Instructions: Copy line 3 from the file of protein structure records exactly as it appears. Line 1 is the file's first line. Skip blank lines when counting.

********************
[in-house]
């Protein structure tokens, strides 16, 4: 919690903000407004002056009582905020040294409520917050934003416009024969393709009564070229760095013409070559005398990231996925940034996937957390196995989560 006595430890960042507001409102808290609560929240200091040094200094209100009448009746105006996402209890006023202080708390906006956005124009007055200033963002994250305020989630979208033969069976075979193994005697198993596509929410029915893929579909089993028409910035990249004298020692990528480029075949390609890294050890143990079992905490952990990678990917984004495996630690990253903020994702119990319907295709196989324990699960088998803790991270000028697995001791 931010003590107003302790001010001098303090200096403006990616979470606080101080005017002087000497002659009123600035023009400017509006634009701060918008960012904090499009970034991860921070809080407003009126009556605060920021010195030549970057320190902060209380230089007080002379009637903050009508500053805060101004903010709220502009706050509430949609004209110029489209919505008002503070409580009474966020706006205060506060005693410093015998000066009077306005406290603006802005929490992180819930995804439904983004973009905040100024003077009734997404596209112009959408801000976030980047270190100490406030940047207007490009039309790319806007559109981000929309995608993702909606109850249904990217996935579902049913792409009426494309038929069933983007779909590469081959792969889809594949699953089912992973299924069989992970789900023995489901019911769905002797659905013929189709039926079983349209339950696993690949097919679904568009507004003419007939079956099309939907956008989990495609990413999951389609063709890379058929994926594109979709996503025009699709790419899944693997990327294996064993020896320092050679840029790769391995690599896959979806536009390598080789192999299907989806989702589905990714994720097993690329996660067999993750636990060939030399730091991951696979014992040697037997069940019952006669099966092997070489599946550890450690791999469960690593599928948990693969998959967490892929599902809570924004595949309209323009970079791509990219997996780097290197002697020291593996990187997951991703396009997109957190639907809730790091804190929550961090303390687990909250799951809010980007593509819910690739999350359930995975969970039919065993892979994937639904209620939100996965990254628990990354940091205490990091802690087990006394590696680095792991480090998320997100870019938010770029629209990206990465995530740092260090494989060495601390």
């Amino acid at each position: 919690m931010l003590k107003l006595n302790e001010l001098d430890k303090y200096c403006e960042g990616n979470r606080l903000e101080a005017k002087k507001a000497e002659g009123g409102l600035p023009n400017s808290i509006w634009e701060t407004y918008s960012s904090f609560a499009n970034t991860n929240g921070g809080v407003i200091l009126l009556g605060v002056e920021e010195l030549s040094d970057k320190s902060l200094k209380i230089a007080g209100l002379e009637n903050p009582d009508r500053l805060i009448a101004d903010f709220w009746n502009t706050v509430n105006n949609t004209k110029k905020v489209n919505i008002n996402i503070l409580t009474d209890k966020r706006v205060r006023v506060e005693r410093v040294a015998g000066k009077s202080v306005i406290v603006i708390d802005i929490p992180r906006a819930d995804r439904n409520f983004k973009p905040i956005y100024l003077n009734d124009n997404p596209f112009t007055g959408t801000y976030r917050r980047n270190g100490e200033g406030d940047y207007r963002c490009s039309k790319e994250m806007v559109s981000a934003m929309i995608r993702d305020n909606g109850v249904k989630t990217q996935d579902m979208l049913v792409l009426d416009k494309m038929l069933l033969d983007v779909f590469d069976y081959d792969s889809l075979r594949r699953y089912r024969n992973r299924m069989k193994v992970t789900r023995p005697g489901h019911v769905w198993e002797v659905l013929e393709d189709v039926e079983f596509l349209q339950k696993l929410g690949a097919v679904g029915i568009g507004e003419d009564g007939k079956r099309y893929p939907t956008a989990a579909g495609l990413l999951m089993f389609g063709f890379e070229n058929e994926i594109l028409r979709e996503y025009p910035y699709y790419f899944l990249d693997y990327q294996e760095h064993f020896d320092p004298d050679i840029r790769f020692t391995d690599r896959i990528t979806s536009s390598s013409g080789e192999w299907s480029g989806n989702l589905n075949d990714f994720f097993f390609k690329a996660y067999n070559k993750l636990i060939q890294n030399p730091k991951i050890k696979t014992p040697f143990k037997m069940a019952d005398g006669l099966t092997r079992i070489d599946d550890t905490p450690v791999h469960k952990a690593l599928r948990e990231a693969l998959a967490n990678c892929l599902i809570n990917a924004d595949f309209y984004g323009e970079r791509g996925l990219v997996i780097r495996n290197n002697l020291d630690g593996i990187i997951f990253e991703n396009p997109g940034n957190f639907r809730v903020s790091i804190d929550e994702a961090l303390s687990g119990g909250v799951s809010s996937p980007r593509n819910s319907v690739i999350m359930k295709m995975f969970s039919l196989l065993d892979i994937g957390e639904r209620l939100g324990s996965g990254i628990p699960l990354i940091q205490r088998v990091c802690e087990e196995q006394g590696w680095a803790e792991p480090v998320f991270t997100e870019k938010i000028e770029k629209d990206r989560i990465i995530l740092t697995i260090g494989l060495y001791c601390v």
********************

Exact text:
């Amino acid at each position: 919690m931010l003590k107003l006595n302790e001010l001098d430890k303090y200096c403006e960042g990616n979470r606080l903000e101080a005017k002087k507001a000497e002659g009123g409102l600035p023009n400017s808290i509006w634009e701060t407004y918008s960012s904090f609560a499009n970034t991860n929240g921070g809080v407003i200091l009126l009556g605060v002056e920021e010195l030549s040094d970057k320190s902060l200094k209380i230089a007080g209100l002379e009637n903050p009582d009508r500053l805060i009448a101004d903010f709220w009746n502009t706050v509430n105006n949609t004209k110029k905020v489209n919505i008002n996402i503070l409580t009474d209890k966020r706006v205060r006023v506060e005693r410093v040294a015998g000066k009077s202080v306005i406290v603006i708390d802005i929490p992180r906006a819930d995804r439904n409520f983004k973009p905040i956005y100024l003077n009734d124009n997404p596209f112009t007055g959408t801000y976030r917050r980047n270190g100490e200033g406030d940047y207007r963002c490009s039309k790319e994250m806007v559109s981000a934003m929309i995608r993702d305020n909606g109850v249904k989630t990217q996935d579902m979208l049913v792409l009426d416009k494309m038929l069933l033969d983007v779909f590469d069976y081959d792969s889809l075979r594949r699953y089912r024969n992973r299924m069989k193994v992970t789900r023995p005697g489901h019911v769905w198993e002797v659905l013929e393709d189709v039926e079983f596509l349209q339950k696993l929410g690949a097919v679904g029915i568009g507004e003419d009564g007939k079956r099309y893929p939907t956008a989990a579909g495609l990413l999951m089993f389609g063709f890379e070229n058929e994926i594109l028409r979709e996503y025009p910035y699709y790419f899944l990249d693997y990327q294996e760095h064993f020896d320092p004298d050679i840029r790769f020692t391995d690599r896959i990528t979806s536009s390598s013409g080789e192999w299907s480029g989806n989702l589905n075949d990714f994720f097993f390609k690329a996660y067999n070559k993750l636990i060939q890294n030399p730091k991951i050890k696979t014992p040697f143990k037997m069940a019952d005398g006669l099966t092997r079992i070489d599946d550890t905490p450690v791999h469960k952990a690593l599928r948990e990231a693969l998959a967490n990678c892929l599902i809570n990917a924004d595949f309209y984004g323009e970079r791509g996925l990219v997996i780097r495996n290197n002697l020291d630690g593996i990187i997951f990253e991703n396009p997109g940034n957190f639907r809730v903020s790091i804190d929550e994702a961090l303390s687990g119990g909250v799951s809010s996937p980007r593509n819910s319907v690739i999350m359930k295709m995975f969970s039919l196989l065993d892979i994937g957390e639904r209620l939100g324990s996965g990254i628990p699960l990354i940091q205490r088998v990091c802690e087990e196995q006394g590696w680095a803790e792991p480090v998320f991270t997100e870019k938010i000028e770029k629209d990206r989560i990465i995530l740092t697995i260090g494989l060495y001791c601390v």